'Appalling' CCTV faults process 'is putting Westhoughton people at risk'

'Appalling' CCTV faults process 'is putting Westhoughton people at risk'

A CCTV camera in Market Street

Cllr Phil Ashcroft

First published in News The Bolton News: Photograph of the Author by , reporter

THE “appalling” process for reporting CCTV faults in Westhoughton is putting people at risk, a meeting was told.

In a heated council debate, Cllr Phil Ashcroft, Conservative member for White Horse, described the system as “not fit for purpose”.

The discussion followed revelations that four of the seven cameras in Market Street were not working during an armed robbery at the Co-op store on January 6, which came two days after the Betfred store was targeted.

Westhoughton Town Council cited the festive season and high winds as reasons for faults being left unaddressed for as much as a month.

It emerged that an engineer went to repair a camera on December 20 — 17 days before the Co-op raid — but felt it was unsafe to use a cherry picker because of high winds.

Westhoughton town clerk Christine Morris, who works 18 hours a week, is responsible for sanctioning repairs to cameras.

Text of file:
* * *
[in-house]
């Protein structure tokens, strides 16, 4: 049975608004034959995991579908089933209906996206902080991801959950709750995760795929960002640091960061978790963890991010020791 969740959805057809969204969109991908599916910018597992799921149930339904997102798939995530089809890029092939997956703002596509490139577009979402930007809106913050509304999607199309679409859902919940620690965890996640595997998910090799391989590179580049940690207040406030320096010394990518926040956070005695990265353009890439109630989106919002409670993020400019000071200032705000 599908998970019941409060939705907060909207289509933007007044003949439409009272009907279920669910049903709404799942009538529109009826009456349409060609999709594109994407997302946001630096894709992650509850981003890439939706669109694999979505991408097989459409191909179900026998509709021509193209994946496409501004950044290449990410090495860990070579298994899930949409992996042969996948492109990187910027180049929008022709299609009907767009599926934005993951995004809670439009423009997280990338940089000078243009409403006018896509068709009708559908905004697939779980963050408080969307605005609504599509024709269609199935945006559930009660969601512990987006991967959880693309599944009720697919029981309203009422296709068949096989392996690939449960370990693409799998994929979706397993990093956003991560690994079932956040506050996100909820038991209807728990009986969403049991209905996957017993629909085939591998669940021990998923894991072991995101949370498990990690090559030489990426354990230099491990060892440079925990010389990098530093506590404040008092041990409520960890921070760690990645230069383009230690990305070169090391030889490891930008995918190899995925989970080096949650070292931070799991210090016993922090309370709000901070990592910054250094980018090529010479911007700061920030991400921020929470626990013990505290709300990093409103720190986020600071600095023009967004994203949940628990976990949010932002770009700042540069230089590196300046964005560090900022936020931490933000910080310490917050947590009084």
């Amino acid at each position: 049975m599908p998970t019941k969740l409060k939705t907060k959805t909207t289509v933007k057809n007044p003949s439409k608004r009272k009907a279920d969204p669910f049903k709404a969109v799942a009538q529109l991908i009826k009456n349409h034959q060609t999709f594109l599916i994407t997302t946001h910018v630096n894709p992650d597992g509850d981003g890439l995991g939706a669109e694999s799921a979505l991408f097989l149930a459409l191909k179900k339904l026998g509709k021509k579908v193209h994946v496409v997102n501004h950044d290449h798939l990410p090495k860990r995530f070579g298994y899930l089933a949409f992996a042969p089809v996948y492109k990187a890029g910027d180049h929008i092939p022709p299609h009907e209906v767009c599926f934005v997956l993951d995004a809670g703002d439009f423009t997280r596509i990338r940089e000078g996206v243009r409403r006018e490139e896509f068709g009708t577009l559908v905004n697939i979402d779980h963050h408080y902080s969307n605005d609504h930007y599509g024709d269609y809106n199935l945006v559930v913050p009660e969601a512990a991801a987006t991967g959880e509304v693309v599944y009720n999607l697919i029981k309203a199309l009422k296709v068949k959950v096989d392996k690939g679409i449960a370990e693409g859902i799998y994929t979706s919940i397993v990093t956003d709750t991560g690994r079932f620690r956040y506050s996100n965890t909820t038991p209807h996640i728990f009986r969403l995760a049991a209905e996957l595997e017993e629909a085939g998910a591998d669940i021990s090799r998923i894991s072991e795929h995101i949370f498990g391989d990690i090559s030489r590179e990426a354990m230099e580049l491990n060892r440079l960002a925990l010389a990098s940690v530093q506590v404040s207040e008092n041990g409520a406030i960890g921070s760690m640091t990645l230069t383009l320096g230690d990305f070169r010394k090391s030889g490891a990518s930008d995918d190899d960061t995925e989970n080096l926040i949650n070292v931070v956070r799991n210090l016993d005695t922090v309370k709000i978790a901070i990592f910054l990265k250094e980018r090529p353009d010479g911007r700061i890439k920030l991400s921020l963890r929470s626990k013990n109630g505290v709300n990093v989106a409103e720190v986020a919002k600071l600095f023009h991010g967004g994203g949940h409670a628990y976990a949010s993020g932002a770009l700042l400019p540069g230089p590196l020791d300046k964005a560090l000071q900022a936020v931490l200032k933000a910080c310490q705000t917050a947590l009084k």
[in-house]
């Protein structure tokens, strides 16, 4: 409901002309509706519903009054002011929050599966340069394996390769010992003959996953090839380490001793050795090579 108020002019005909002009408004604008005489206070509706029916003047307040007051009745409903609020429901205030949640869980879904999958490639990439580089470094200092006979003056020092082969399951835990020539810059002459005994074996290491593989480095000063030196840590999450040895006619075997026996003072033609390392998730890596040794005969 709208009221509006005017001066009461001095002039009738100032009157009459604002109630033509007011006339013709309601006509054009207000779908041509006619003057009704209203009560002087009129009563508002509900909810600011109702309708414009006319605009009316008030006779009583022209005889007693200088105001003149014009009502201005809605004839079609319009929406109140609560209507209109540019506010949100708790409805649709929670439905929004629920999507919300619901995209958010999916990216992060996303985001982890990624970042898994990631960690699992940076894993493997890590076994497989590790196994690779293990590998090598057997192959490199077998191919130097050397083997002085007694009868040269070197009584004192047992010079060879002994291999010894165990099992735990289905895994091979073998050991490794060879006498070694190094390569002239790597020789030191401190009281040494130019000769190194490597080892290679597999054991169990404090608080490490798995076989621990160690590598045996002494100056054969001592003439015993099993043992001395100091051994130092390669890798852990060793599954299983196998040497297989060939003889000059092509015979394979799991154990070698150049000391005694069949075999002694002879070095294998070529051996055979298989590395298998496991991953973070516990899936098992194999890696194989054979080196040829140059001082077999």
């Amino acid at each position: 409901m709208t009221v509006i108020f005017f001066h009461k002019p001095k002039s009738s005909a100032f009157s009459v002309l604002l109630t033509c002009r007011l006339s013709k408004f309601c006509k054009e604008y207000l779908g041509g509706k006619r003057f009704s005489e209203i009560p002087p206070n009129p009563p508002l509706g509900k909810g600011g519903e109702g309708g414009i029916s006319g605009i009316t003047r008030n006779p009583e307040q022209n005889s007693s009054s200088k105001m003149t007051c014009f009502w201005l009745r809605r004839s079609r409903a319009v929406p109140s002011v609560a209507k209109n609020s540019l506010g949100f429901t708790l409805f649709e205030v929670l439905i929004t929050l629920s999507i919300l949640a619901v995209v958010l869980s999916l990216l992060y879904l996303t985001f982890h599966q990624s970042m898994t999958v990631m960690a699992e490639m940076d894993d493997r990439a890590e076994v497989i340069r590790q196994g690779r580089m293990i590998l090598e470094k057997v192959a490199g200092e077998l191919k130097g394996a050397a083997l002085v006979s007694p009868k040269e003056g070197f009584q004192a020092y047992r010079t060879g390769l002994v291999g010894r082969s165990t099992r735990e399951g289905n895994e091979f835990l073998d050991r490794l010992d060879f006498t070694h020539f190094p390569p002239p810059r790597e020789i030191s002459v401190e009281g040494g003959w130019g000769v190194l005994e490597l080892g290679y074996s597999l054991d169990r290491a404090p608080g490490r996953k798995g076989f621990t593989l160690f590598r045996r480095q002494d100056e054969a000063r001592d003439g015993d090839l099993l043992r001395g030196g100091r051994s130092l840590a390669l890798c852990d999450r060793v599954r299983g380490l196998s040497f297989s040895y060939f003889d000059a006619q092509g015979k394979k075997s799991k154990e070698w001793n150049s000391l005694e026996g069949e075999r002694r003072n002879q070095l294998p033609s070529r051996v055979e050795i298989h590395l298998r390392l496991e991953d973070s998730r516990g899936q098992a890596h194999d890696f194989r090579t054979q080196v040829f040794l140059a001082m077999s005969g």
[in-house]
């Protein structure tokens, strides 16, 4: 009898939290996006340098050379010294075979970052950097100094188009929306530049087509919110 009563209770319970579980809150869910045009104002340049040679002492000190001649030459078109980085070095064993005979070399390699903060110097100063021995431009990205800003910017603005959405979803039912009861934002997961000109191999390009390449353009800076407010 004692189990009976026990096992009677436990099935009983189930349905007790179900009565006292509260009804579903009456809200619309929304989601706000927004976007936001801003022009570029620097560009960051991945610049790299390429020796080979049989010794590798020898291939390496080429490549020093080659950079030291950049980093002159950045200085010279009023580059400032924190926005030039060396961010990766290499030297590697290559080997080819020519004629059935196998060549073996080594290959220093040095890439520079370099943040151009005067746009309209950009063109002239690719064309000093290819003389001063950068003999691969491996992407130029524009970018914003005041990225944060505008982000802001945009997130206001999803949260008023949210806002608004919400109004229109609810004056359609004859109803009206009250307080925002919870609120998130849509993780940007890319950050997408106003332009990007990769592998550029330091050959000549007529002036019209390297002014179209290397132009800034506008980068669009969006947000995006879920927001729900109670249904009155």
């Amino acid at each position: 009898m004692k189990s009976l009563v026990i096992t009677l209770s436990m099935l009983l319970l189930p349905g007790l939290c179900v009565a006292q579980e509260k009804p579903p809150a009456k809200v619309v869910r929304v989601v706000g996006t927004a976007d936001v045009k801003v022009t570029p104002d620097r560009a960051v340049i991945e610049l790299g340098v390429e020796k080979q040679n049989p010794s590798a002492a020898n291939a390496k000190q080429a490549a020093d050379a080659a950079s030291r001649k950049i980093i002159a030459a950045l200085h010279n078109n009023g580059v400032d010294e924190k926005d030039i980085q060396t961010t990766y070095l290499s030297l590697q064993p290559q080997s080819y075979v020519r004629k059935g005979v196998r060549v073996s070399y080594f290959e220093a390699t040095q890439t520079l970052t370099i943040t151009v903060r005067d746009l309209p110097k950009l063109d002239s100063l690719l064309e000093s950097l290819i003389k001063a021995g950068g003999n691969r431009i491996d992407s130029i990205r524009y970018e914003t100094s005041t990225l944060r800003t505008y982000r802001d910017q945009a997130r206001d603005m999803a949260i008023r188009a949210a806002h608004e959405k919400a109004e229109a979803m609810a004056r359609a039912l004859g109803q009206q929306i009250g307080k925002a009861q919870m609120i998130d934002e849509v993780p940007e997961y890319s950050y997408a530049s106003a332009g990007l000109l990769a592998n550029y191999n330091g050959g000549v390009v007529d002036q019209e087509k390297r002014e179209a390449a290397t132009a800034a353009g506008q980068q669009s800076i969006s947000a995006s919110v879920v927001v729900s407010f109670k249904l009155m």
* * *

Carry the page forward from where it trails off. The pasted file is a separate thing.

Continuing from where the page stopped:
This means faults — which can require BT, security firm ADT, or an electricity provider to fix them — can go unaddressed for up to three days when she is not working.

Council leader, Cllr David Chadwick, who has previously declared his support for the current process, said the council will never be able to get it “100 per cent right”.

On request from Cllr Ashcroft, members agreed to review whether an emergency procedure for reporting faults can be introduced.

Cllr Chadwick said only the town clerk could conduct such talks with contractors.

The council spent £14,000 on CCTV upkeep and crime prevention in 2013/14, with £20,000 earmarked for this during the next financial year.

It paid £4,000 for new cameras last year and has set aside £2,700 of next year’s budget for this.

Members agreed Mrs Morris should include the number of hours cameras are down in her annual budget report in January, so they can decide whether the CCTV provides value for money.

Cllr Ashcroft, who voted in favour of extra funding for CCTV a few months ago, said: “It is totally unacceptable — people are paying for these cameras and these agencies don’t seem to care whether they work or not.

“We are putting the people of Westhoughton at risk.”

He also questioned why, following a recent discovery, a camera on the post office in Market Street is sometimes filming only the back of a sign had not been reported by Emerson, who monitor the cameras.

Cllr Chadwick said the process for fixing faults is not straightforward, as multiple firms must investigate to see if they are responsible.

No arrests have been made in connection with either robbery.

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